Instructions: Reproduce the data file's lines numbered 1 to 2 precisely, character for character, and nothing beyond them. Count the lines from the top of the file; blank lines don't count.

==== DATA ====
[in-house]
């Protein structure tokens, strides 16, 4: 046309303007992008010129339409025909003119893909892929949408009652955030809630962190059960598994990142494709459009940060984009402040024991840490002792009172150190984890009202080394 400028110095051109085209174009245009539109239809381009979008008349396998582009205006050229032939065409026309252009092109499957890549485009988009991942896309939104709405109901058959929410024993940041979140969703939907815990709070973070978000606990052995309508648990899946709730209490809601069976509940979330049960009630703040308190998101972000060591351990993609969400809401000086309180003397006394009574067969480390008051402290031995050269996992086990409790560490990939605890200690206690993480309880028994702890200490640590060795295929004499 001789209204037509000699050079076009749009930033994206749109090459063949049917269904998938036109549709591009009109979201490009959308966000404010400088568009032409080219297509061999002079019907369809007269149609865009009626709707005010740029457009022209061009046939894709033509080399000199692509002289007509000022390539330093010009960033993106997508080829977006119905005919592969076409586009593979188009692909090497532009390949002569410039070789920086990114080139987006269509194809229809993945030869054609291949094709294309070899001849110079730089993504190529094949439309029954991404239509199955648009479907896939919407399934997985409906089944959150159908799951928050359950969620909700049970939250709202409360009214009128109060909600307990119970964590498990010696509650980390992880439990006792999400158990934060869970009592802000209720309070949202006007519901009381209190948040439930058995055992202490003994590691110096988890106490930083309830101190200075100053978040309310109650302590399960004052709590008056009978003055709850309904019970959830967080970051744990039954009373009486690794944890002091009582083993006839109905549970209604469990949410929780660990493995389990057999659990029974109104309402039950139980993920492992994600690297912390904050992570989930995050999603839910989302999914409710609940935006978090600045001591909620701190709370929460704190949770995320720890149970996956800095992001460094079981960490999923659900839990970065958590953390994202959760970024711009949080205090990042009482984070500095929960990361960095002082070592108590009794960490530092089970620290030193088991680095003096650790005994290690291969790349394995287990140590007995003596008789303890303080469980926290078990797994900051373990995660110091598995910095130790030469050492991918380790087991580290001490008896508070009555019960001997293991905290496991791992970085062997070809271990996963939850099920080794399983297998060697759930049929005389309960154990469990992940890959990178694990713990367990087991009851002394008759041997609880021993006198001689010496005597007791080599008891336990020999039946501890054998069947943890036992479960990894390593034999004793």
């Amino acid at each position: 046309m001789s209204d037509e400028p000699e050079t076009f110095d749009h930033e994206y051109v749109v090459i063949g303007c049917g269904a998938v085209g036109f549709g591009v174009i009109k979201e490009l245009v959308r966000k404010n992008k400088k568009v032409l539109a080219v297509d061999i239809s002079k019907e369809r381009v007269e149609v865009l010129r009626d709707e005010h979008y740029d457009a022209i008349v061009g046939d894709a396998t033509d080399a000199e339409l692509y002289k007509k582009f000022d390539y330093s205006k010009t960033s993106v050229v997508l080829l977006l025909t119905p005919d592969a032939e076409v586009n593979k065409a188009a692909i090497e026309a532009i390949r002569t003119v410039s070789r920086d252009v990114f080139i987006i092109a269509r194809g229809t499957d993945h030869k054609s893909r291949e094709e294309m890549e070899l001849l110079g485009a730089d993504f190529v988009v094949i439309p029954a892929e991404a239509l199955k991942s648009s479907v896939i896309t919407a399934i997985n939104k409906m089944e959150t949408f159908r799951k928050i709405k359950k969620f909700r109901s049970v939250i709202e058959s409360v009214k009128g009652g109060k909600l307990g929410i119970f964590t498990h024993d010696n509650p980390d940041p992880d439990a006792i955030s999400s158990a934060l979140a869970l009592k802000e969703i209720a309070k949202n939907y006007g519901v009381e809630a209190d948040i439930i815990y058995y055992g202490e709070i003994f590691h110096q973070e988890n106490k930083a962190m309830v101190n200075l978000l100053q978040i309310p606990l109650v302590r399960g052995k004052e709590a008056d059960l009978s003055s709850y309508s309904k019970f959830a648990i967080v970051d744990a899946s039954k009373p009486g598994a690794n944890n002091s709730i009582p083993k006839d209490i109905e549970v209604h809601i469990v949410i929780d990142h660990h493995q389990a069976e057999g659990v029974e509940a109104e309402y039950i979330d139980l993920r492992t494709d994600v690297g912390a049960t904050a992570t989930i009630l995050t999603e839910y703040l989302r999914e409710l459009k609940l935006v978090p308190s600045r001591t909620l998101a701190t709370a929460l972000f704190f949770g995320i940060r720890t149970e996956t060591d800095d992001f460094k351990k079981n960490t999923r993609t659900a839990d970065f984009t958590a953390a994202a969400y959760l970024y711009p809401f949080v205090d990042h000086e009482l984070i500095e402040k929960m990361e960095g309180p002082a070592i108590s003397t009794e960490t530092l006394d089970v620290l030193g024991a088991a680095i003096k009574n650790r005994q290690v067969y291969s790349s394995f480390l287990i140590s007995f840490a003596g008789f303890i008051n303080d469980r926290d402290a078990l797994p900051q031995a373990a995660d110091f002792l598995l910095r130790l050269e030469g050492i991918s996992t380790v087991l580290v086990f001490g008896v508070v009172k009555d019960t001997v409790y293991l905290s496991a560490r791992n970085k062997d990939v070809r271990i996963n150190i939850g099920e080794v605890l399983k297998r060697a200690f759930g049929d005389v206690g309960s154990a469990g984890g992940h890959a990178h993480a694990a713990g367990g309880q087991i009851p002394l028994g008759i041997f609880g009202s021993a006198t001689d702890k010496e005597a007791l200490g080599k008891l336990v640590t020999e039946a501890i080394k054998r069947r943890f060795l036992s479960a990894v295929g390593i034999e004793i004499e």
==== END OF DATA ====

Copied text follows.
[in-house]
């Protein structure tokens, strides 16, 4: 046309303007992008010129339409025909003119893909892929949408009652955030809630962190059960598994990142494709459009940060984009402040024991840490002792009172150190984890009202080394 400028110095051109085209174009245009539109239809381009979008008349396998582009205006050229032939065409026309252009092109499957890549485009988009991942896309939104709405109901058959929410024993940041979140969703939907815990709070973070978000606990052995309508648990899946709730209490809601069976509940979330049960009630703040308190998101972000060591351990993609969400809401000086309180003397006394009574067969480390008051402290031995050269996992086990409790560490990939605890200690206690993480309880028994702890200490640590060795295929004499 001789209204037509000699050079076009749009930033994206749109090459063949049917269904998938036109549709591009009109979201490009959308966000404010400088568009032409080219297509061999002079019907369809007269149609865009009626709707005010740029457009022209061009046939894709033509080399000199692509002289007509000022390539330093010009960033993106997508080829977006119905005919592969076409586009593979188009692909090497532009390949002569410039070789920086990114080139987006269509194809229809993945030869054609291949094709294309070899001849110079730089993504190529094949439309029954991404239509199955648009479907896939919407399934997985409906089944959150159908799951928050359950969620909700049970939250709202409360009214009128109060909600307990119970964590498990010696509650980390992880439990006792999400158990934060869970009592802000209720309070949202006007519901009381209190948040439930058995055992202490003994590691110096988890106490930083309830101190200075100053978040309310109650302590399960004052709590008056009978003055709850309904019970959830967080970051744990039954009373009486690794944890002091009582083993006839109905549970209604469990949410929780660990493995389990057999659990029974109104309402039950139980993920492992994600690297912390904050992570989930995050999603839910989302999914409710609940935006978090600045001591909620701190709370929460704190949770995320720890149970996956800095992001460094079981960490999923659900839990970065958590953390994202959760970024711009949080205090990042009482984070500095929960990361960095002082070592108590009794960490530092089970620290030193088991680095003096650790005994290690291969790349394995287990140590007995003596008789303890303080469980926290078990797994900051373990995660110091598995910095130790030469050492991918380790087991580290001490008896508070009555019960001997293991905290496991791992970085062997070809271990996963939850099920080794399983297998060697759930049929005389309960154990469990992940890959990178694990713990367990087991009851002394008759041997609880021993006198001689010496005597007791080599008891336990020999039946501890054998069947943890036992479960990894390593034999004793």